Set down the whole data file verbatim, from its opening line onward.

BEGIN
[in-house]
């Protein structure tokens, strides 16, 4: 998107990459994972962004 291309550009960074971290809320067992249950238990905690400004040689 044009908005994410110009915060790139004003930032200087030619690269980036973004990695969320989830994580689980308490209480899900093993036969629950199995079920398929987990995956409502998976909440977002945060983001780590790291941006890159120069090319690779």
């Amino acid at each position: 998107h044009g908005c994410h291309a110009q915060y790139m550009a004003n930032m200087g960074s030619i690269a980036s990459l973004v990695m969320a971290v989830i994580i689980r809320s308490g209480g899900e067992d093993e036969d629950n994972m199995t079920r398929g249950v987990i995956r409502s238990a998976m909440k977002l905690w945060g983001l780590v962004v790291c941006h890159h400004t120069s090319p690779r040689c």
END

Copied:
[in-house]
């Protein structure tokens, strides 16, 4: 998107990459994972962004 291309550009960074971290809320067992249950238990905690400004040689 044009908005994410110009915060790139004003930032200087030619690269980036973004990695969320989830994580689980308490209480899900093993036969629950199995079920398929987990995956409502998976909440977002945060983001780590790291941006890159120069090319690779």
């Amino acid at each position: 998107h044009g908005c994410h291309a110009q915060y790139m550009a004003n930032m200087g960074s030619i690269a980036s990459l973004v990695m969320a971290v989830i994580i689980r809320s308490g209480g899900e067992d093993e036969d629950n994972m199995t079920r398929g249950v987990i995956r409502s238990a998976m909440k977002l905690w945060g983001l780590v962004v790291c941006h890159h400004t120069s090319p690779r040689c």